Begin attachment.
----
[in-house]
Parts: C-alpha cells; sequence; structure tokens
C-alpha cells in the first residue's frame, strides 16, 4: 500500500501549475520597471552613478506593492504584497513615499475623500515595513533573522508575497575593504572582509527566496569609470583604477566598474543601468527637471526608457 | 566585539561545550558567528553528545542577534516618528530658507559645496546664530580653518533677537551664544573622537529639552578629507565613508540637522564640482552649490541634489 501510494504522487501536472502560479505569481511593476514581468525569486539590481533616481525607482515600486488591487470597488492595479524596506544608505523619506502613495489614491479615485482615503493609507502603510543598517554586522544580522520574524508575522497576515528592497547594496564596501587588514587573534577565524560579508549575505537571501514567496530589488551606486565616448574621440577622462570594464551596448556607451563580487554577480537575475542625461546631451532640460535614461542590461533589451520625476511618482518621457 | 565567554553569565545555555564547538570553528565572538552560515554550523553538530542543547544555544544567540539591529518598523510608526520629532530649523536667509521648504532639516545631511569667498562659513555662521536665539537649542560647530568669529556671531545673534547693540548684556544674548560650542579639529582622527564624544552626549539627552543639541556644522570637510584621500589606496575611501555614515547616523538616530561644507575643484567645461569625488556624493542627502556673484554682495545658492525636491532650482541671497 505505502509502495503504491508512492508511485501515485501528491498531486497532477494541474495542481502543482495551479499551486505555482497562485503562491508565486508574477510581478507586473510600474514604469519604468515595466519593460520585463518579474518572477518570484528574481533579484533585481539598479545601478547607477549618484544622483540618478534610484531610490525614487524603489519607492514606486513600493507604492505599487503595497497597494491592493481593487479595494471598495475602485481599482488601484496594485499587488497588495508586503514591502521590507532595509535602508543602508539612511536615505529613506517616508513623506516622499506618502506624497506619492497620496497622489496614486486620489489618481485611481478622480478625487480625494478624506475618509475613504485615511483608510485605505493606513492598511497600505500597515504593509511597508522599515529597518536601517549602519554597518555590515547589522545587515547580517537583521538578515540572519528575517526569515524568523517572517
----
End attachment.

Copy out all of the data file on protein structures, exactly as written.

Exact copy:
[in-house]
Parts: C-alpha cells; sequence; structure tokens
C-alpha cells in the first residue's frame, strides 16, 4: 500500500501549475520597471552613478506593492504584497513615499475623500515595513533573522508575497575593504572582509527566496569609470583604477566598474543601468527637471526608457 | 566585539561545550558567528553528545542577534516618528530658507559645496546664530580653518533677537551664544573622537529639552578629507565613508540637522564640482552649490541634489 501510494504522487501536472502560479505569481511593476514581468525569486539590481533616481525607482515600486488591487470597488492595479524596506544608505523619506502613495489614491479615485482615503493609507502603510543598517554586522544580522520574524508575522497576515528592497547594496564596501587588514587573534577565524560579508549575505537571501514567496530589488551606486565616448574621440577622462570594464551596448556607451563580487554577480537575475542625461546631451532640460535614461542590461533589451520625476511618482518621457 | 565567554553569565545555555564547538570553528565572538552560515554550523553538530542543547544555544544567540539591529518598523510608526520629532530649523536667509521648504532639516545631511569667498562659513555662521536665539537649542560647530568669529556671531545673534547693540548684556544674548560650542579639529582622527564624544552626549539627552543639541556644522570637510584621500589606496575611501555614515547616523538616530561644507575643484567645461569625488556624493542627502556673484554682495545658492525636491532650482541671497 505505502509502495503504491508512492508511485501515485501528491498531486497532477494541474495542481502543482495551479499551486505555482497562485503562491508565486508574477510581478507586473510600474514604469519604468515595466519593460520585463518579474518572477518570484528574481533579484533585481539598479545601478547607477549618484544622483540618478534610484531610490525614487524603489519607492514606486513600493507604492505599487503595497497597494491592493481593487479595494471598495475602485481599482488601484496594485499587488497588495508586503514591502521590507532595509535602508543602508539612511536615505529613506517616508513623506516622499506618502506624497506619492497620496497622489496614486486620489489618481485611481478622480478625487480625494478624506475618509475613504485615511483608510485605505493606513492598511497600505500597515504593509511597508522599515529597518536601517549602519554597518555590515547589522545587515547580517537583521538578515540572519528575517526569515524568523517572517